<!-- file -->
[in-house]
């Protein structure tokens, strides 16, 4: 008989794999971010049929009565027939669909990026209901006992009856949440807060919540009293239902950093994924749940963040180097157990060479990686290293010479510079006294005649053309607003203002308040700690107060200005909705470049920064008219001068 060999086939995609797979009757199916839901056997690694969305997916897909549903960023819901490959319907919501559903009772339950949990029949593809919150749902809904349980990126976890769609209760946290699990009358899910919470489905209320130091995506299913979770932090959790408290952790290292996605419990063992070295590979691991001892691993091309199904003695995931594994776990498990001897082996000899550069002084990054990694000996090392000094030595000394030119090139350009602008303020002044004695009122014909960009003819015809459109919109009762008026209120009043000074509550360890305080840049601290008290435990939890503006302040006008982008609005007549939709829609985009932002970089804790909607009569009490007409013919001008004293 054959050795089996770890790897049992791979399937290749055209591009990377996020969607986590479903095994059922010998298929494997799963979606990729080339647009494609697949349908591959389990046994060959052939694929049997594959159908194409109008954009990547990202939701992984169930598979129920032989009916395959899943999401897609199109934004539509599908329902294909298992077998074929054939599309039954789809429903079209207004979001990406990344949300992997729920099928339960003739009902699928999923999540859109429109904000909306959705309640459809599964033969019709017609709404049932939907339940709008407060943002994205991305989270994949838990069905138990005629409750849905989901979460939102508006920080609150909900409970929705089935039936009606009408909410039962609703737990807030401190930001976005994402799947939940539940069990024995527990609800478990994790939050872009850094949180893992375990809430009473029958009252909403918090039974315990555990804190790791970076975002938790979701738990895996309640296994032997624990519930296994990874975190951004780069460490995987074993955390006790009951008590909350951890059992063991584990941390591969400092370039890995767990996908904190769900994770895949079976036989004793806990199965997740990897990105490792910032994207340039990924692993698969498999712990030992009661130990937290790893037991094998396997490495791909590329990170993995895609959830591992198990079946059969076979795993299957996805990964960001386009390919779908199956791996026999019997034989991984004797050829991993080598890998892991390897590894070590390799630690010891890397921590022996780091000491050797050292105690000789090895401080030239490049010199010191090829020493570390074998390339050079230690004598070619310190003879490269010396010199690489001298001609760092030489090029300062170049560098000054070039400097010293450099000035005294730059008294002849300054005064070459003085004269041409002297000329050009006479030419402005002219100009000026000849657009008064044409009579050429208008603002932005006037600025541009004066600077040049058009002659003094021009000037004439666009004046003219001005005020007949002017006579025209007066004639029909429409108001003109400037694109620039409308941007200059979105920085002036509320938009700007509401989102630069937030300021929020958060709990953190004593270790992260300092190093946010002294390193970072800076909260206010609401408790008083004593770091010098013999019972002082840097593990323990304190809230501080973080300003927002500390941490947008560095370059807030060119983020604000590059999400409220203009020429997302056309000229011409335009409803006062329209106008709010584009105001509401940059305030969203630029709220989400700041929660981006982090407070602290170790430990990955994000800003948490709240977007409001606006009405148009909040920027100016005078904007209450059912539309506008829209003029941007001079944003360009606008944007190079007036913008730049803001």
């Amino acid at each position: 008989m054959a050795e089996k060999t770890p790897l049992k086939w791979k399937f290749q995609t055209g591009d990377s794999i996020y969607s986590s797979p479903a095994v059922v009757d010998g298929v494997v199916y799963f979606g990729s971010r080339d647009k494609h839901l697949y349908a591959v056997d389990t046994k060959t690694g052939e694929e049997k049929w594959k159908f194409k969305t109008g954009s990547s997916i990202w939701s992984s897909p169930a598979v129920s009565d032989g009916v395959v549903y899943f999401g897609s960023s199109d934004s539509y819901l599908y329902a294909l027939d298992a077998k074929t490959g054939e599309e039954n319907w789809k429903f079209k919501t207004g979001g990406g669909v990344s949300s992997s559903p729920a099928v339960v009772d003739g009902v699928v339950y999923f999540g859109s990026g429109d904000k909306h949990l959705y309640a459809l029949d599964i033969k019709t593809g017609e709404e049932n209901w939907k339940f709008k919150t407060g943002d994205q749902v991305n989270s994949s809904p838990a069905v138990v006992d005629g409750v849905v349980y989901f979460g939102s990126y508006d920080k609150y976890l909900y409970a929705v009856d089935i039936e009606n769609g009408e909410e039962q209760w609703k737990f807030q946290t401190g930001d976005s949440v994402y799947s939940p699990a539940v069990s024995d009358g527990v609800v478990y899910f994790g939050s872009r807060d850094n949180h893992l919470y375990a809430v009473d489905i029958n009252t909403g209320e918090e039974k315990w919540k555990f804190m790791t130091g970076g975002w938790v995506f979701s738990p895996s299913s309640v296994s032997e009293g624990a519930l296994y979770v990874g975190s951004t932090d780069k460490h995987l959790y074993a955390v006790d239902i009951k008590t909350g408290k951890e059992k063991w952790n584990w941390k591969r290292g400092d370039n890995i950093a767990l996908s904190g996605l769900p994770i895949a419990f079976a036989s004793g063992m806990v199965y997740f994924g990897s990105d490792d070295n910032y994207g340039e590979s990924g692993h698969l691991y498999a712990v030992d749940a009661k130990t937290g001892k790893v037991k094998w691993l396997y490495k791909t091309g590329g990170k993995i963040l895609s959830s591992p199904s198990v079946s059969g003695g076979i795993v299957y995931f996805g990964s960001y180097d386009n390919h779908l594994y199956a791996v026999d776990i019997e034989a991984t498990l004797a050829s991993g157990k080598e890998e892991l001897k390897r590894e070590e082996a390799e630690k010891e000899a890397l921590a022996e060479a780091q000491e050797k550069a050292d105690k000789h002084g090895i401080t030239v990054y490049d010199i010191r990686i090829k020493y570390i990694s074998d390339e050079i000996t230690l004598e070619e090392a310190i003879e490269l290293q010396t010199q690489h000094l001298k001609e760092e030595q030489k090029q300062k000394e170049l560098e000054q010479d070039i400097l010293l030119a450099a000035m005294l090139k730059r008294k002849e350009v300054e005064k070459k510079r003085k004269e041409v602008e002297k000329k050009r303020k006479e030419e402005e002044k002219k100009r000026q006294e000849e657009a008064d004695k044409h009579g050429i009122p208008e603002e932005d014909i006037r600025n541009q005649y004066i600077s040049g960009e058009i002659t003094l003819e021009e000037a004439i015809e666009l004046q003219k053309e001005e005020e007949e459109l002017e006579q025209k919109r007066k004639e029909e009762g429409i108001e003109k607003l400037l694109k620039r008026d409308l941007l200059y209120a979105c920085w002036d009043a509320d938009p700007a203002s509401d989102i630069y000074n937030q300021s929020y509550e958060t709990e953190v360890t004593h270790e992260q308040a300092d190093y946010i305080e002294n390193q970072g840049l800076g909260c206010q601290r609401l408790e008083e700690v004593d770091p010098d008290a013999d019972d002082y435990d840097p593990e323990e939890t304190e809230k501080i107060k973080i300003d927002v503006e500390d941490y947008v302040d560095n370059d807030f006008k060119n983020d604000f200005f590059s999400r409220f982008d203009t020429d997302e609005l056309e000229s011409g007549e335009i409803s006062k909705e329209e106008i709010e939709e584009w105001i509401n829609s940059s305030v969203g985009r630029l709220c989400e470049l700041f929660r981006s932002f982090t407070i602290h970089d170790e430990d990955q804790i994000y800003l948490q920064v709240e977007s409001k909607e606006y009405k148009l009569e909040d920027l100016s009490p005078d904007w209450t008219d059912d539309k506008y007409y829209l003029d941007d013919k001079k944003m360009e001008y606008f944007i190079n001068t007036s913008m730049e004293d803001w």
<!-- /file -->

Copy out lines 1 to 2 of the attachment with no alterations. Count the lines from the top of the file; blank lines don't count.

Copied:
[in-house]
């Protein structure tokens, strides 16, 4: 008989794999971010049929009565027939669909990026209901006992009856949440807060919540009293239902950093994924749940963040180097157990060479990686290293010479510079006294005649053309607003203002308040700690107060200005909705470049920064008219001068 060999086939995609797979009757199916839901056997690694969305997916897909549903960023819901490959319907919501559903009772339950949990029949593809919150749902809904349980990126976890769609209760946290699990009358899910919470489905209320130091995506299913979770932090959790408290952790290292996605419990063992070295590979691991001892691993091309199904003695995931594994776990498990001897082996000899550069002084990054990694000996090392000094030595000394030119090139350009602008303020002044004695009122014909960009003819015809459109919109009762008026209120009043000074509550360890305080840049601290008290435990939890503006302040006008982008609005007549939709829609985009932002970089804790909607009569009490007409013919001008004293 054959050795089996770890790897049992791979399937290749055209591009990377996020969607986590479903095994059922010998298929494997799963979606990729080339647009494609697949349908591959389990046994060959052939694929049997594959159908194409109008954009990547990202939701992984169930598979129920032989009916395959899943999401897609199109934004539509599908329902294909298992077998074929054939599309039954789809429903079209207004979001990406990344949300992997729920099928339960003739009902699928999923999540859109429109904000909306959705309640459809599964033969019709017609709404049932939907339940709008407060943002994205991305989270994949838990069905138990005629409750849905989901979460939102508006920080609150909900409970929705089935039936009606009408909410039962609703737990807030401190930001976005994402799947939940539940069990024995527990609800478990994790939050872009850094949180893992375990809430009473029958009252909403918090039974315990555990804190790791970076975002938790979701738990895996309640296994032997624990519930296994990874975190951004780069460490995987074993955390006790009951008590909350951890059992063991584990941390591969400092370039890995767990996908904190769900994770895949079976036989004793806990199965997740990897990105490792910032994207340039990924692993698969498999712990030992009661130990937290790893037991094998396997490495791909590329990170993995895609959830591992198990079946059969076979795993299957996805990964960001386009390919779908199956791996026999019997034989991984004797050829991993080598890998892991390897590894070590390799630690010891890397921590022996780091000491050797050292105690000789090895401080030239490049010199010191090829020493570390074998390339050079230690004598070619310190003879490269010396010199690489001298001609760092030489090029300062170049560098000054070039400097010293450099000035005294730059008294002849300054005064070459003085004269041409002297000329050009006479030419402005002219100009000026000849657009008064044409009579050429208008603002932005006037600025541009004066600077040049058009002659003094021009000037004439666009004046003219001005005020007949002017006579025209007066004639029909429409108001003109400037694109620039409308941007200059979105920085002036509320938009700007509401989102630069937030300021929020958060709990953190004593270790992260300092190093946010002294390193970072800076909260206010609401408790008083004593770091010098013999019972002082840097593990323990304190809230501080973080300003927002500390941490947008560095370059807030060119983020604000590059999400409220203009020429997302056309000229011409335009409803006062329209106008709010584009105001509401940059305030969203630029709220989400700041929660981006982090407070602290170790430990990955994000800003948490709240977007409001606006009405148009909040920027100016005078904007209450059912539309506008829209003029941007001079944003360009606008944007190079007036913008730049803001």